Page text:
Updates to our Terms of Use

We are updating our Terms of Use. Please carefully review the updated Terms before proceeding to our website.

Friday, February 23, 2024 | Back issues
Courthouse News Service Courthouse News Service

Religious School’s Firing Power Heads to High Court

The Supreme Court took up two cases Wednesday that ask whether religion teachers can sue their employers for discrimination.

WASHINGTON (CN) — The Supreme Court took up two cases Wednesday that ask whether teachers at religious schools can sue their employers for discrimination.

The cases both involve what is known as the ministerial exception, which religious institutions can wield to block suits over their treatment of workers who perform religious functions. As the Ninth Circuit found in the underlying cases, however, the exception did not apply to two women who sued for discrimination after their contracts to teach at Los Angeles-area Catholic schools were not renewed. 

Our Lady of Guadalupe School decided in 2015 not to bring back Agnes Morrissey-Berru, who had taught fifth and sixth grade at the Hermosa Beach school since 1999. Though the school attributed the move to dwindling enrollment and the demands of parents for more rigorous academics, Morrissey-Berru in her suit called this a pretense for age discrimination.

In nearby Torrance, Kristen Biel had similar doubts about the reason she was let go from her job as a fifth-grade teacher at St. James School. Biel's contract was not renewed for the 2014 school year after she told the nun who served as the school's principal that she had breast cancer.

The school said it decided not to bring Biel back because her classroom management was poor and had not improved despite warnings, but Biel has claimed that her diagnosis was the real reason.

Both schools failed to persuade the Ninth Circuit that the women qualified as the type of religious employee envisioned by the ministerial exception. Though the teachers taught religion in their classrooms, including lessons on Catholic sacraments and the church's teachings and doctrines, they also taught secular subjects, and teachers at the schools do not need to be Catholic.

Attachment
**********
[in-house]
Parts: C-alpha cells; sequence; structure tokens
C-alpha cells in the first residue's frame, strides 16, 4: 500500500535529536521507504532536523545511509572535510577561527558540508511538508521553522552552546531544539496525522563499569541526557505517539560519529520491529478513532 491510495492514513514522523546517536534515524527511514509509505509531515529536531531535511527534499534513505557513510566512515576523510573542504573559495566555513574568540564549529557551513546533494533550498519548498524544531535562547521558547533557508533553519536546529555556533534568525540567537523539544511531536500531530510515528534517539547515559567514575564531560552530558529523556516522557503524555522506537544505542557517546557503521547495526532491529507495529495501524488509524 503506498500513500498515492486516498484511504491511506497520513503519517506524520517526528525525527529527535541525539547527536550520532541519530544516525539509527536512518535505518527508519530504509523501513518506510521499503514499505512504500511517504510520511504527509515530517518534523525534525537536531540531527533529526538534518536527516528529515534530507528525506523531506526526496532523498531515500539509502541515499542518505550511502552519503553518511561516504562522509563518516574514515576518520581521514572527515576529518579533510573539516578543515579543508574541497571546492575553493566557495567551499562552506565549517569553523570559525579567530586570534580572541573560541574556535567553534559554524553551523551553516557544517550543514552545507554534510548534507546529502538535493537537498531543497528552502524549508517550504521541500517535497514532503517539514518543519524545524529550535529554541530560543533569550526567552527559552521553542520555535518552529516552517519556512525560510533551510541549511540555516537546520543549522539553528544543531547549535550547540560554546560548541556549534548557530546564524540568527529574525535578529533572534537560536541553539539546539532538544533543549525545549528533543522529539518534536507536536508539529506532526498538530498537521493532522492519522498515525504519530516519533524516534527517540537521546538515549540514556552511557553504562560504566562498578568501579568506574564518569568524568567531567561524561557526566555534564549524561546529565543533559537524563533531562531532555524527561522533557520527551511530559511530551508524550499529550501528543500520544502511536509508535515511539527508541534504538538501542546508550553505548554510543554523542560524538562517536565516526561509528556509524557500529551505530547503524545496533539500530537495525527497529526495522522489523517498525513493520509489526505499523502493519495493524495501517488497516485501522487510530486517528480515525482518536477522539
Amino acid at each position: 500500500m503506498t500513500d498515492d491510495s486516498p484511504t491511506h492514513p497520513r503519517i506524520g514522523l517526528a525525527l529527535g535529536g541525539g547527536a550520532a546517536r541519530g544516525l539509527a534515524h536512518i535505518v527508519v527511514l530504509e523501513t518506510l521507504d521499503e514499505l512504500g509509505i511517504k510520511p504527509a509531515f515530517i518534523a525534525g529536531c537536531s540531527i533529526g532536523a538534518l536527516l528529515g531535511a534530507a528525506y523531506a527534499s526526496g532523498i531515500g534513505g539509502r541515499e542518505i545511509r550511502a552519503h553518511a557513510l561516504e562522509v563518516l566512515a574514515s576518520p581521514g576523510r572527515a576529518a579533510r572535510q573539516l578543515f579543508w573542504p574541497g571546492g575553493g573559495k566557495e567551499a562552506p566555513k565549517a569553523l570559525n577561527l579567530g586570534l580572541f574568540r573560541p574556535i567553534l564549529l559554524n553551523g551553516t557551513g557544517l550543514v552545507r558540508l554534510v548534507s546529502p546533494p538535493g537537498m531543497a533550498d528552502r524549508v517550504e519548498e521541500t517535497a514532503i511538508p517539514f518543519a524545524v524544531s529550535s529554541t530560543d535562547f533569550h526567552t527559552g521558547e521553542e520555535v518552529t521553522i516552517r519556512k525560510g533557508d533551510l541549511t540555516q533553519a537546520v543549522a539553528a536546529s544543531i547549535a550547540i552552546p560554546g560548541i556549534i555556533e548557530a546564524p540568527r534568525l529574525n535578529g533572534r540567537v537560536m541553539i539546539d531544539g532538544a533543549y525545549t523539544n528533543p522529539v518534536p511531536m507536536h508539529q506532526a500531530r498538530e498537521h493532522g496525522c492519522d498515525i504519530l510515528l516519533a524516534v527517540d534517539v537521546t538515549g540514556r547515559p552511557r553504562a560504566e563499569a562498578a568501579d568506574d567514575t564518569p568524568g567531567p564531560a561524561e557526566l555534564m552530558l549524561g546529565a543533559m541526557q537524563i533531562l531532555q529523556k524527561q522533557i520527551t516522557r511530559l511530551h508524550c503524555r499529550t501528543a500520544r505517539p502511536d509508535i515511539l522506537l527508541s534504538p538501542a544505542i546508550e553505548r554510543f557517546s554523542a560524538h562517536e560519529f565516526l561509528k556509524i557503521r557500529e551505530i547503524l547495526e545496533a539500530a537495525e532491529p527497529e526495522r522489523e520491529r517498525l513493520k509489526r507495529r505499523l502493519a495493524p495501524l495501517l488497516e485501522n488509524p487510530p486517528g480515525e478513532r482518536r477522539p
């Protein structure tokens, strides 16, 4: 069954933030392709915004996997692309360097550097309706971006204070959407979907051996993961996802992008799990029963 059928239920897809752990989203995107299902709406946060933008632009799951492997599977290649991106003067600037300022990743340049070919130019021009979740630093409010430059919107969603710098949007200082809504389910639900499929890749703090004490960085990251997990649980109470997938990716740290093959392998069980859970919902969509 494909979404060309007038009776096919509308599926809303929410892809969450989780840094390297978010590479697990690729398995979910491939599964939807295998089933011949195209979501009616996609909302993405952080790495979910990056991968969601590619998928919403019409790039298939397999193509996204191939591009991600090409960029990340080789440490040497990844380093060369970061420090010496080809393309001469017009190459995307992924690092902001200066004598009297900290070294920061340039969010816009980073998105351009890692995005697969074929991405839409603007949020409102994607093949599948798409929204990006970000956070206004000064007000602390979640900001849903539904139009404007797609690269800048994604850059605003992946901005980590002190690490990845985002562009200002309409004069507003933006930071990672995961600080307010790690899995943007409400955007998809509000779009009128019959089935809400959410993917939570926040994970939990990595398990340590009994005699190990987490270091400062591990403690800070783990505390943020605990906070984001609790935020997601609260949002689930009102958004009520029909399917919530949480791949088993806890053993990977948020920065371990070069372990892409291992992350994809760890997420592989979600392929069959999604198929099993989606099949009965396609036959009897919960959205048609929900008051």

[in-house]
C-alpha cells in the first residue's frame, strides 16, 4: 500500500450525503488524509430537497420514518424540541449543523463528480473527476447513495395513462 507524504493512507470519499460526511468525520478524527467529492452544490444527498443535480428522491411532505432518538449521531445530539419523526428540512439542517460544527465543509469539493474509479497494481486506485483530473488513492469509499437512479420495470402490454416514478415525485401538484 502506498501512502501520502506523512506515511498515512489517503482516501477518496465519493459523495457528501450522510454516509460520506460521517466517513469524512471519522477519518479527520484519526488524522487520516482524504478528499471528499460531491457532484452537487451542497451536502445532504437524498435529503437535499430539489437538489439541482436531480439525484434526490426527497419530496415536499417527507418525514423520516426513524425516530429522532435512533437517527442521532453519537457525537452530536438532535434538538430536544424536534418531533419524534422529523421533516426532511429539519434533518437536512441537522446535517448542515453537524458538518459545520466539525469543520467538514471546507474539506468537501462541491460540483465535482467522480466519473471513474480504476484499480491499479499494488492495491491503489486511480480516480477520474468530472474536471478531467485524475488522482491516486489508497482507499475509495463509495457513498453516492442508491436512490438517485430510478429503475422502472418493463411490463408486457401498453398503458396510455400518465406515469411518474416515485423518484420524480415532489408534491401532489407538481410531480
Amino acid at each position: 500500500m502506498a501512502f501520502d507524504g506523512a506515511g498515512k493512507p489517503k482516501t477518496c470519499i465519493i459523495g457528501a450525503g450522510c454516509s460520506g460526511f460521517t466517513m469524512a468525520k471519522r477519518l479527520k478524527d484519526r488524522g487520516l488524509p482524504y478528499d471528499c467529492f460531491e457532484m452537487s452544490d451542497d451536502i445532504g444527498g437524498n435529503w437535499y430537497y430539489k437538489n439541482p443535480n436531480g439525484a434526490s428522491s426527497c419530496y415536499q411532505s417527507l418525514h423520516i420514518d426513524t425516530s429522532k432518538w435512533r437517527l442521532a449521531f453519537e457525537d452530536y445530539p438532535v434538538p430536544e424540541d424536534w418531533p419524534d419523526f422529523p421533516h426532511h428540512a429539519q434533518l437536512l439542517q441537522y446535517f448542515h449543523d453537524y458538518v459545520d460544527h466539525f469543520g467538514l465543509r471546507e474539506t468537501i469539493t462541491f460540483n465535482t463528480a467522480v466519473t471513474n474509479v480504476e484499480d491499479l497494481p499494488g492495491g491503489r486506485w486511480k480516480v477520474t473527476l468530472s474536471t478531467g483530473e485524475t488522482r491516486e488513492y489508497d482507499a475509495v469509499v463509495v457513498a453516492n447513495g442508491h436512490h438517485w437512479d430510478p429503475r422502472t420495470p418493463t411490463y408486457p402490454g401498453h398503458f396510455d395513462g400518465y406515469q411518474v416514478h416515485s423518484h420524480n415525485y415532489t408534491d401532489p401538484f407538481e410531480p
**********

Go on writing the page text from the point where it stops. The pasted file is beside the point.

The schools meanwhile blasted the Ninth Circuit's rulings as out of line with how other appeals courts across the country have handled similar cases.

"Without correction, the Ninth Circuit's rule promises to turn up the heat on church-state conflict across the western United States and leaves religious institutions subject to two starkly different First Amendment standards depending on the accident of geography," Our Lady of Guadalupe School said in its petition for certiorari.

Per its custom, the court did not explain its reasons for taking up the cases.

Eric Rassbach, an attorney at the Becket Fund for Religious Liberty, is representing the schools before the Supreme Court.

"Parents trust Catholic schools to assist them in one of their most important duties: forming the faith of their children," Montserrat Alvarado, the vice president and executive director of Becket, said in a statement. "If courts can second-guess a Catholic school's judgment about who should teach religious beliefs to fifth graders, then neither Catholics nor any religious group can be confident in their ability to convey the faith to the next generation."

Jennifer Lipski of the Woodland Hills, Calif., firm JML Law represents the teachers. She did not immediately return a request for comment on the court's decision to take up the cases.


This story is developing...

Categories / Appeals, Civil Rights, Employment, Religion

Subscribe to Closing Arguments

Sign up for new weekly newsletter Closing Arguments to get the latest about ongoing trials, major litigation and hot cases and rulings in courthouses around the U.S. and the world.